"Pooh!" said the clerk, unable to imagine what capricious conduct
"Oh! I'm not ungrateful; you have enabled me to get this fine brick
chateau with the stone copings (which couldn't be built now for two
hundred thousand francs) and those farms and preserves and the park
and gardens and woods, all for two hundred and eighty thousand francs.
No, I'm not ungrateful; I'll give you ten per cent, twenty thousand
francs, for your services, and you can buy a sheriff's practice in
Nemours. I'll guarantee you a marriage with one of Cremiere's
daughters, the eldest."
"The one who talks piston!" cried Goupil.
"She'll have thirty thousand francs," replied Minoret. "Don't you see,
my dear boy, that you are cut out for a sheriff, just as I was to be a
post master? People should keep to their vocation."
"Very well, then," said Goupil, falling from the pinnacle of his
hopes; "here's a stamped cheque; write me an order for twenty thousand
francs; I want the money in hand at once."
Minoret had eighteen thousand francs by him at that moment of which
his wife knew nothing. He thought the best way to get rid of Goupil
was to sign the draft. The clerk, seeing the flush of seigniorial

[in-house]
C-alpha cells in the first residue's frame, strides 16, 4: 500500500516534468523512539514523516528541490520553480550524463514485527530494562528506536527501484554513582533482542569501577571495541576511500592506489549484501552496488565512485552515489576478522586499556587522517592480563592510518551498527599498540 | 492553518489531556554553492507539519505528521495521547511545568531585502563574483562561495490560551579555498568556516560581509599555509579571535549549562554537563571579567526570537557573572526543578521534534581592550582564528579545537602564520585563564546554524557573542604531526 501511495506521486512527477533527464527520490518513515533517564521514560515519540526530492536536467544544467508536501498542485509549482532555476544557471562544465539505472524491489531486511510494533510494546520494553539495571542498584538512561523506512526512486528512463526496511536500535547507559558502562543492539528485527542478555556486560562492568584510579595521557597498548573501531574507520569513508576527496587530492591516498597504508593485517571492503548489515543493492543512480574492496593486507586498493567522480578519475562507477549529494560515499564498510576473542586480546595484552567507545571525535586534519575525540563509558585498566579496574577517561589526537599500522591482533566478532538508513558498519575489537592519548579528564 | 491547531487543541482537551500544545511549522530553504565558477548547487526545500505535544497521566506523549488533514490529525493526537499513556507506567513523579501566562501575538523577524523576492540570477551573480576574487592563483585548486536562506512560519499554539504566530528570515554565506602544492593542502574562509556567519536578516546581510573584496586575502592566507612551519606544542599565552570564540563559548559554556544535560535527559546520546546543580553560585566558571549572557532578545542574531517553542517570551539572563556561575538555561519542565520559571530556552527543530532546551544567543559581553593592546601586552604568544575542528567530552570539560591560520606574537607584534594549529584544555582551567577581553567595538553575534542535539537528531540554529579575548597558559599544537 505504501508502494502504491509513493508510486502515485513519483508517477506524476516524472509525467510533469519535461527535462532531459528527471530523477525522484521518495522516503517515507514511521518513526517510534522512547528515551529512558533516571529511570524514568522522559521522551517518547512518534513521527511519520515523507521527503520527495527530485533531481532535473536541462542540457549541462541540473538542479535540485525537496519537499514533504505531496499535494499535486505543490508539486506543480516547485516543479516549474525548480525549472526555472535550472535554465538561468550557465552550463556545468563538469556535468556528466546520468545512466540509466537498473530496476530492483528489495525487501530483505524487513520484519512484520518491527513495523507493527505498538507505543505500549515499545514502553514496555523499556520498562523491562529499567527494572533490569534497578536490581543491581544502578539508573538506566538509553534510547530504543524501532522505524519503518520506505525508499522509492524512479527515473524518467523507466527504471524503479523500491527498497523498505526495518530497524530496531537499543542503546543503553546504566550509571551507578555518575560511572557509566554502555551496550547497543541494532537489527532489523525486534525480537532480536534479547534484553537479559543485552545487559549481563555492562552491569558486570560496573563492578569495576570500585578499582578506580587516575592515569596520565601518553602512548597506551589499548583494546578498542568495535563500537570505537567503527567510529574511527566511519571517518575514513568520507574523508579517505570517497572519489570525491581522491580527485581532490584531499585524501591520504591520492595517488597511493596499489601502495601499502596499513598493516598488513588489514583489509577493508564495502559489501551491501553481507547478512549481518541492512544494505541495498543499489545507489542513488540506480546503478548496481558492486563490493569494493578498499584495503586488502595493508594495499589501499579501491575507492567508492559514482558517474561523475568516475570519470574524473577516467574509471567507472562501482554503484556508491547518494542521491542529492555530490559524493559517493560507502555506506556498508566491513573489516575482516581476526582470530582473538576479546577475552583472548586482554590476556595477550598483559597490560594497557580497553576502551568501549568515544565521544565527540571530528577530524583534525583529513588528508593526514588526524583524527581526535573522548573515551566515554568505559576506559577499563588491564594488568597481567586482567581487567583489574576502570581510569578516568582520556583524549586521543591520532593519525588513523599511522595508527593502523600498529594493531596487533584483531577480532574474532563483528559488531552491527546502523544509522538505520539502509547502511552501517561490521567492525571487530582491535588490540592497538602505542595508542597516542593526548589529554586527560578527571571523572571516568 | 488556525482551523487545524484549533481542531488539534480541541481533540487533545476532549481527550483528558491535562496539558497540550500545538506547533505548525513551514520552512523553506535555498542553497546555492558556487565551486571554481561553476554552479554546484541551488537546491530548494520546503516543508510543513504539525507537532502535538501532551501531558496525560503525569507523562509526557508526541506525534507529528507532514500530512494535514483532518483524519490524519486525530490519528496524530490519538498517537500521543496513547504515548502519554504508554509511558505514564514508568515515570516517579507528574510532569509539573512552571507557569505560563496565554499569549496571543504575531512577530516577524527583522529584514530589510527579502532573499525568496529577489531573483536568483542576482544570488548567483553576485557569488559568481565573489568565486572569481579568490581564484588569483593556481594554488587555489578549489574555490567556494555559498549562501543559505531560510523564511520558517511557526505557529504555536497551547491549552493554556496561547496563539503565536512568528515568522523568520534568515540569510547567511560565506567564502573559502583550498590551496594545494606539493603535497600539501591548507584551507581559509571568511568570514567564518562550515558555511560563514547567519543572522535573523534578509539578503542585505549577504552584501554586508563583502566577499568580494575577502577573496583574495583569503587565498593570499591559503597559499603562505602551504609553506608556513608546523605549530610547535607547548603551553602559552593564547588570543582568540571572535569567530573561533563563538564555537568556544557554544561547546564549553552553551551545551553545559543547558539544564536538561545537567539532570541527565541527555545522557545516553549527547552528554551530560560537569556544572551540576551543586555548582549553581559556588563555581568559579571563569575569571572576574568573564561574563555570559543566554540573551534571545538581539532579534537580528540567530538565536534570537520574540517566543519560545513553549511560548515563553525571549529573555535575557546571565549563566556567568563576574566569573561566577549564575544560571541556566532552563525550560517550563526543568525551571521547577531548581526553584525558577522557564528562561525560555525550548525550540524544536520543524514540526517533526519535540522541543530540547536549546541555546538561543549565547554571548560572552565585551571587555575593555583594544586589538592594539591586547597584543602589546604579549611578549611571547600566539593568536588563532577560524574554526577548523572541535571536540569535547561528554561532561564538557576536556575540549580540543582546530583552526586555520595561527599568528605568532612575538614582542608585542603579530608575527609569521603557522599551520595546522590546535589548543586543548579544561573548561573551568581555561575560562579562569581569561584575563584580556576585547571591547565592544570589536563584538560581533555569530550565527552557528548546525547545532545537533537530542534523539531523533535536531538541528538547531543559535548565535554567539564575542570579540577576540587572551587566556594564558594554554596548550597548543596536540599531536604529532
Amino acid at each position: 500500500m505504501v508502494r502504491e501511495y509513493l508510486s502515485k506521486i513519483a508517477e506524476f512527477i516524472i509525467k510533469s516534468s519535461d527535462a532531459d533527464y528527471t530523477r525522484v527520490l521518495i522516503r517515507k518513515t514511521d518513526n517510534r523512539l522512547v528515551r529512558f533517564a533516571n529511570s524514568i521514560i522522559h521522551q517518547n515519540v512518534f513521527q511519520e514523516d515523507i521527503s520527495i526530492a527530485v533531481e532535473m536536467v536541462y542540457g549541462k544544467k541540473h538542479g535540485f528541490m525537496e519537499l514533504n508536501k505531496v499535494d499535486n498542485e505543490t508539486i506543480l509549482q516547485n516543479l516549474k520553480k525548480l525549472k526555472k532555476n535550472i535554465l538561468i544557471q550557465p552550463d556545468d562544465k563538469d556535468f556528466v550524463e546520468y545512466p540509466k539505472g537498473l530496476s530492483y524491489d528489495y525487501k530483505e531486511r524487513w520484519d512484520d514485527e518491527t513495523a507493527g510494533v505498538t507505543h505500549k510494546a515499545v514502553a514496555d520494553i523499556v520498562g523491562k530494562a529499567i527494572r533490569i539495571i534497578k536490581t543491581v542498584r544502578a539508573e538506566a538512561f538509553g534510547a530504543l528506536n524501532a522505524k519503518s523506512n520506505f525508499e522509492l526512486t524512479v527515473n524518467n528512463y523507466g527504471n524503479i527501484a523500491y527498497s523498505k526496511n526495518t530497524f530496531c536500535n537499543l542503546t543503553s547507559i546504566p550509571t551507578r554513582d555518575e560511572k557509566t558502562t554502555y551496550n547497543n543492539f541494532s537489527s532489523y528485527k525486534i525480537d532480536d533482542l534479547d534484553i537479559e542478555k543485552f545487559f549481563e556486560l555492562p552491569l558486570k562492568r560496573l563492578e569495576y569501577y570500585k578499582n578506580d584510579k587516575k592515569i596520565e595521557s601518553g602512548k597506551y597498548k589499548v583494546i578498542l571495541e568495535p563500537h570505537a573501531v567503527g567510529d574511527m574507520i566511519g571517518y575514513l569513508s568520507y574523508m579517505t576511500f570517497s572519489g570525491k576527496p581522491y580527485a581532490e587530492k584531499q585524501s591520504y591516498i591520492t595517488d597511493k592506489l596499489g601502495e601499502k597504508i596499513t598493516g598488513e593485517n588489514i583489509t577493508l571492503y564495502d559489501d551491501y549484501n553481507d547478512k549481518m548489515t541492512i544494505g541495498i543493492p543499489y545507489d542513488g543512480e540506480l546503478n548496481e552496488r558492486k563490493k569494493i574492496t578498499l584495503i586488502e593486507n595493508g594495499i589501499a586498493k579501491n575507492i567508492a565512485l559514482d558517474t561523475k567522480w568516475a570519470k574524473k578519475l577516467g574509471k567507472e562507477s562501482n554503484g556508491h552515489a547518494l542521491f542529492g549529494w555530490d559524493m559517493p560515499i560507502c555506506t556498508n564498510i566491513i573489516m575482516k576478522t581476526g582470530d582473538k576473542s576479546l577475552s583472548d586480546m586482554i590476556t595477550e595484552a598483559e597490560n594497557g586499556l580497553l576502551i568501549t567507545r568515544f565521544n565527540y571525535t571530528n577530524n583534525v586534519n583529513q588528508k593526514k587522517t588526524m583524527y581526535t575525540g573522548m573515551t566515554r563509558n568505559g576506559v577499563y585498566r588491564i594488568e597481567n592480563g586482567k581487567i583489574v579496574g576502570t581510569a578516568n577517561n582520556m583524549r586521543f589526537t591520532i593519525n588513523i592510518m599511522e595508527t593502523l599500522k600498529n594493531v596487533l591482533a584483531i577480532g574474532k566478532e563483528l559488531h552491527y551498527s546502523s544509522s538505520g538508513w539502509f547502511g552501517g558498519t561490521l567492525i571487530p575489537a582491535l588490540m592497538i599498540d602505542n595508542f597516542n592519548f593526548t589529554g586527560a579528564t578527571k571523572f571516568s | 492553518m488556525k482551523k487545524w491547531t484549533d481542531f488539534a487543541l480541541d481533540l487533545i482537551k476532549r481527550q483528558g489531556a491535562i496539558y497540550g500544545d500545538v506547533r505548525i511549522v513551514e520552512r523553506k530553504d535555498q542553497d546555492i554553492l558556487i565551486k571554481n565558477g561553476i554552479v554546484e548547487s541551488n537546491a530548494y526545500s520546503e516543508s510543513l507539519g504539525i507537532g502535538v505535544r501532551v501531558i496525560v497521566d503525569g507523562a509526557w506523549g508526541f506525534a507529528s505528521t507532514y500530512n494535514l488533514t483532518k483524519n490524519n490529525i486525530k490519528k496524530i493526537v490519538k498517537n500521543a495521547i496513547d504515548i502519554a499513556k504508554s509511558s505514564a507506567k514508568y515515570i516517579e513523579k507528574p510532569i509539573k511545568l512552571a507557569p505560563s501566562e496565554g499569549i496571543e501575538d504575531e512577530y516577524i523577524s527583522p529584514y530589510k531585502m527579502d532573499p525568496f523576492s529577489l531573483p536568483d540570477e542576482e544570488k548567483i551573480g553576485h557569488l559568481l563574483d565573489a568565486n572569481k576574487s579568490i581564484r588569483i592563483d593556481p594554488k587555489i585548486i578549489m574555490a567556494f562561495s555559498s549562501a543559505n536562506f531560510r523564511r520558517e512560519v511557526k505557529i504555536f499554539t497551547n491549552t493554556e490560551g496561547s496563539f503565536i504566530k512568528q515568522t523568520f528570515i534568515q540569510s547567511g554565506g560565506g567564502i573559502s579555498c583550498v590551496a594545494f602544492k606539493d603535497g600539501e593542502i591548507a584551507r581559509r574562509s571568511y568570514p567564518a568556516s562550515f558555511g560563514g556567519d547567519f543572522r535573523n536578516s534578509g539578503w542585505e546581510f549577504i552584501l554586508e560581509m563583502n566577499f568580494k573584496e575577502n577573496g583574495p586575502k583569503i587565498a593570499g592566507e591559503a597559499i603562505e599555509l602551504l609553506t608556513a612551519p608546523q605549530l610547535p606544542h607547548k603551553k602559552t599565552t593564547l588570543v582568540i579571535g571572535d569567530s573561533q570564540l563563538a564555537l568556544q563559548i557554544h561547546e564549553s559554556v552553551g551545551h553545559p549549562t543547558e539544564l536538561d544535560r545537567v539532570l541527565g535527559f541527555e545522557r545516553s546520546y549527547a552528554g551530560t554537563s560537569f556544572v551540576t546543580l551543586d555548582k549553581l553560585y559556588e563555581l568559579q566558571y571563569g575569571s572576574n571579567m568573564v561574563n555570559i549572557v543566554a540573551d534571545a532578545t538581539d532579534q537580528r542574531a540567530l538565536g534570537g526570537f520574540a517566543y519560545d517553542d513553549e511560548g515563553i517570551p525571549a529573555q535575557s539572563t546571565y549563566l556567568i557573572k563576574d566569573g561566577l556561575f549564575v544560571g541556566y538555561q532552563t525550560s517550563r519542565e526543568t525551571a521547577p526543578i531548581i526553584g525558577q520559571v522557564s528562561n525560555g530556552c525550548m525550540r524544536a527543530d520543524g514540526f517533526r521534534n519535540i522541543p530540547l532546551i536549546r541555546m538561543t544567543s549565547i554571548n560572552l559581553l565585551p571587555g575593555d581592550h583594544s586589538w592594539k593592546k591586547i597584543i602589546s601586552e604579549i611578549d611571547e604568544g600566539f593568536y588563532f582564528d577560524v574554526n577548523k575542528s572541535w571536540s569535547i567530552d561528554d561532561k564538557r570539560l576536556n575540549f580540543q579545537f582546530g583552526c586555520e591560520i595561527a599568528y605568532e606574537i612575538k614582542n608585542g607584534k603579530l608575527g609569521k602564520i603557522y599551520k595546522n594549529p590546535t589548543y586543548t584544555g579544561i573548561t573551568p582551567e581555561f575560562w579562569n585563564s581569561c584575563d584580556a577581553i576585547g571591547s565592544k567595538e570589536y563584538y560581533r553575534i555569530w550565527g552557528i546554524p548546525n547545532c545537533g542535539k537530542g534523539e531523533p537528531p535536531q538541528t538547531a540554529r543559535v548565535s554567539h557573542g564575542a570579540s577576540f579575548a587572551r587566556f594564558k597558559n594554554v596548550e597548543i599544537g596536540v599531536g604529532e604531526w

fever on the face of the imbecile and colossal Machiavelli, threw him
an "au revoir," by way of farewell, accompanied with a glance which
would have made any one but an idiotic parvenu, lost in contemplation
of the magnificent chateau built in the style in vogue under Louis
XIII., tremble in his shoes.
"Are you not going to wait for me?" he cried, observing that Goupil
was going away on foot.
"You'll find me on our path, never fear, papa Minoret," replied
Goupil, athirst for vengeance and resolved to know the meaning of the
zigzags of Minoret's strange conduct.
Since the day when the last vile calumny had sullied her life Ursula,
a prey to one of those inexplicable maladies the seat of which is in
the soul, seemed to be rapidly nearing death. She was deathly pale,
speaking only at rare intervals and then in slow and feeble words;
everything about her, her glance of gentle indifference, even the
expression of her forehead, all revealed the presence of some
consuming thought. She was thinking how the ideal wreath of chastity,
with which throughout all ages the Peoples crowned their virgins, had
fallen from her brow. She heard in the void and in the silence the
dishonoring words, the malicious comments, the laughter of the little
town. The trial was too heavy, her innocence was too delicate to allow
her to survive the murderous blow. She complained no more; a sorrowful
smile was on her lips; her eyes appealed to heaven, to the Sovereign
of angels, against man's injustice.
When Goupil reached Nemours, Ursula had just been carried down from
her chamber to the ground-floor in the arms of La Bougival and the
doctor. A great event was about to take place. When Madame de
Portenduere became really aware that the girl was dying like an
ermine, though less injured in her honor than Clarissa Harlowe, she
resolved to go to her and comfort her. The sight of her son's anguish,
who during the whole preceding night had seemed beside himself, made